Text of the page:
19. Technology advancement for the ASCENDS mission using the ASCENDS CarbonHawk Experiment Simulator (ACES)

    NASA Astrophysics Data System (ADS)

    Obland, M. D.; Antill, C.; Browell, E. V.; Campbell, J. F.; CHEN, S.; Cleckner, C.; Dijoseph, M. S.; Harrison, F. W.; Ismail, S.; Lin, B.; Meadows, B. L.; Mills, C.; Nehrir, A. R.; Notari, A.; Prasad, N. S.; Kooi, S. A.; Vitullo, N.; Dobler, J. T.; Bender, J.; Blume, N.; Braun, M.; Horney, S.; McGregor, D.; Neal, M.; Shure, M.; Zaccheo, T.; Moore, B.; Crowell, S.; Rayner, P. J.; Welch, W.

    2013-12-01

    The ASCENDS CarbonHawk Experiment Simulator (ACES) is a NASA Langley Research Center project funded by NASA's Earth Science Technology Office that seeks to advance technologies critical to measuring atmospheric column carbon dioxide (CO2) mixing ratios in support of the NASA Active Sensing of CO2 Emissions over Nights, Days, and Seasons (ASCENDS) mission. The technologies being advanced are: (1) multiple transmitter and telescope-aperture operations, (2) high-efficiency CO2 laser transmitters, (3) a high bandwidth detector and transimpedance amplifier (TIA), and (4) advanced algorithms for cloud and aerosol discrimination. The instrument architecture is being developed for ACES to operate on a high-altitude aircraft, and it will be directly scalable to meet the ASCENDS mission requirements. The above technologies are critical for developing an airborne simulator and spaceborne instrument with lower platform consumption of size, mass, and power, and with improved performance. This design employs several laser transmitters and telescope-apertures to demonstrate column CO2 retrievals with alignment of multiple laser beams in the far-field. ACES will transmit five laser beams: three from commercial lasers operating near 1.57-microns, and two from the Exelis atmospheric oxygen (O2) fiber laser amplifier system operating near 1.26-microns. The Master Oscillator Power Amplifier at 1.57-microns measures CO2 column concentrations using an Integrated-Path Differential Absorption (IPDA) lidar approach. O2 column amounts needed for calculating the CO2 mixing ratio will be retrieved using the Exelis laser system with a similar IPDA approach. The three aperture telescope design was built to meet the constraints of the Global Hawk high-altitude unmanned aerial vehicle (UAV). This assembly integrates fiber-coupled transmit collimators for all of the laser transmitters and fiber-coupled optical signals from the three telescopes to the aft optics and detector package. The detector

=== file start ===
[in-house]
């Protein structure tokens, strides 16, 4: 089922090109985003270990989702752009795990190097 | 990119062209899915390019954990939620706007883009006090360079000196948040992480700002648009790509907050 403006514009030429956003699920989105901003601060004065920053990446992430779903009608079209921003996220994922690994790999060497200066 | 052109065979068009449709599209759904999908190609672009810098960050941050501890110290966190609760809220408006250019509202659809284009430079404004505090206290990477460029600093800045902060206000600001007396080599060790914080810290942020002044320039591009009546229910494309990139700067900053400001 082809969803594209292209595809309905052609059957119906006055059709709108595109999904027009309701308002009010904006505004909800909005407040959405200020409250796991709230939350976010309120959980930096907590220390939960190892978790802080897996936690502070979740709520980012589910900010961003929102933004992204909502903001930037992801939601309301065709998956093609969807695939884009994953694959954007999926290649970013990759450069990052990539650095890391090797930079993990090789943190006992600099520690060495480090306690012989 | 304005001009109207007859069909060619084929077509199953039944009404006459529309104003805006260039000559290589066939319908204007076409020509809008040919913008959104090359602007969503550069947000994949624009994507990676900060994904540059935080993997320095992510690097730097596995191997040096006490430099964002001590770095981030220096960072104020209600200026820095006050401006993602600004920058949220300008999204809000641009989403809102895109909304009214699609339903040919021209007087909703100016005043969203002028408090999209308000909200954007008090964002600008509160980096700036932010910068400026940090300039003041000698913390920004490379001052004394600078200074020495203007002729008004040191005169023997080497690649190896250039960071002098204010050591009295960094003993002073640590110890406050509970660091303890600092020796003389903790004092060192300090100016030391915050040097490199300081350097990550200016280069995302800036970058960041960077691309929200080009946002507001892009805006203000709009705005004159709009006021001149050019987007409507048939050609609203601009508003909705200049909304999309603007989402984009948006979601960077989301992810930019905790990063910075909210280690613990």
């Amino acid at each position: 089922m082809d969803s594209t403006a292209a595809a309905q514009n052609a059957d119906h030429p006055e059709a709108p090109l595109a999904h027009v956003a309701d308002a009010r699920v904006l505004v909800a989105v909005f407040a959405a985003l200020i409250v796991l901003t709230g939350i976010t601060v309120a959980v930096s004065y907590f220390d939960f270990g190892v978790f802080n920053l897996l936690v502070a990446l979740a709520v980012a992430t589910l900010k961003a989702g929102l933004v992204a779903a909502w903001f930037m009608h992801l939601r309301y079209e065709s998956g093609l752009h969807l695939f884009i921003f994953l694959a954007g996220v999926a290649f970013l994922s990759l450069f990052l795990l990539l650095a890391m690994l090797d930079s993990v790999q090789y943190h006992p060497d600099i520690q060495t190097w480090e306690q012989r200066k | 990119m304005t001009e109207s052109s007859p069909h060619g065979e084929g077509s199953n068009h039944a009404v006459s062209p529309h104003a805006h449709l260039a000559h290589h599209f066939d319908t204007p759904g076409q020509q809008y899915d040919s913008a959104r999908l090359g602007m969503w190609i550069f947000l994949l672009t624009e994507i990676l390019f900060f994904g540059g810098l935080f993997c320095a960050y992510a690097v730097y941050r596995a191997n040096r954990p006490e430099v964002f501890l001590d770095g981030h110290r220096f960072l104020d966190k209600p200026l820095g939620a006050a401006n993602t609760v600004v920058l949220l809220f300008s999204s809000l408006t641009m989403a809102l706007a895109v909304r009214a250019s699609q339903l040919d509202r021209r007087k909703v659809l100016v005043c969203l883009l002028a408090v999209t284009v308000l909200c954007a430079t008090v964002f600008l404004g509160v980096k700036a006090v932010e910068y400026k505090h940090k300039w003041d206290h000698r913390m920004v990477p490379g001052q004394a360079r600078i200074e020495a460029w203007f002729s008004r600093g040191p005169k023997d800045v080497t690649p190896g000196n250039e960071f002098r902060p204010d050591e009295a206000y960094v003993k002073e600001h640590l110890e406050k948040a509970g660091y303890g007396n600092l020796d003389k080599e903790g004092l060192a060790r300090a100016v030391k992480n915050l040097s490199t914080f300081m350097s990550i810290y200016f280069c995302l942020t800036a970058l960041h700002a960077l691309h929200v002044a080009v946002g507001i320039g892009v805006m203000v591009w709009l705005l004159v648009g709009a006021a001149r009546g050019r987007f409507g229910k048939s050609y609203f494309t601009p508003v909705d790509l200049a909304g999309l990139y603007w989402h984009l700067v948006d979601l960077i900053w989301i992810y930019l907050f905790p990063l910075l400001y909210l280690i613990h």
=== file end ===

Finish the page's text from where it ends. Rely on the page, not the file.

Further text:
20. The ACEE program and basic composites research at Langley Research Center (1975 to 1986): Summary and bibliography

    NASA Technical Reports Server (NTRS)

    Dow, Marvin B.

    1987-01-01

    Composites research conducted at the Langley Research Center during the period from 1975 to 1986 is described, and an annotated bibliography of over 600 documents (with their abstracts) is presented. The research includes Langley basic technology and the composite primary structures element of the NASA Aircraft Energy Efficiency (ACEE) Program. The basic technology documents cited in the bibliography are grouped according to the research activity such as design and analysis, fatigue and fracture, and damage tolerance. The ACEE documents cover development of composite structures for transport aircraft.

  1. Advanced composites technology program

    NASA Technical Reports Server (NTRS)

    Davis, John G., Jr.

    1993-01-01

    This paper provides a brief overview of the NASA Advanced Composites Technology (ACT) Program. Critical technology issues that must be addressed and solved to develop composite primary structures for transport aircraft are delineated. The program schedule and milestones are included. Work completed in the first 3 years of the program indicates the potential for achieving composite structures that weigh less and are cost effective relative to conventional aluminum structure. Selected technical accomplishments are noted. Readers who are seeking more in-depth technical information should study the other papers included in these proceedings.

  2. Advanced composites technology

    SciTech Connect

    DeTeresa, S J; Groves, S E; Sanchez, R J

    1998-10-01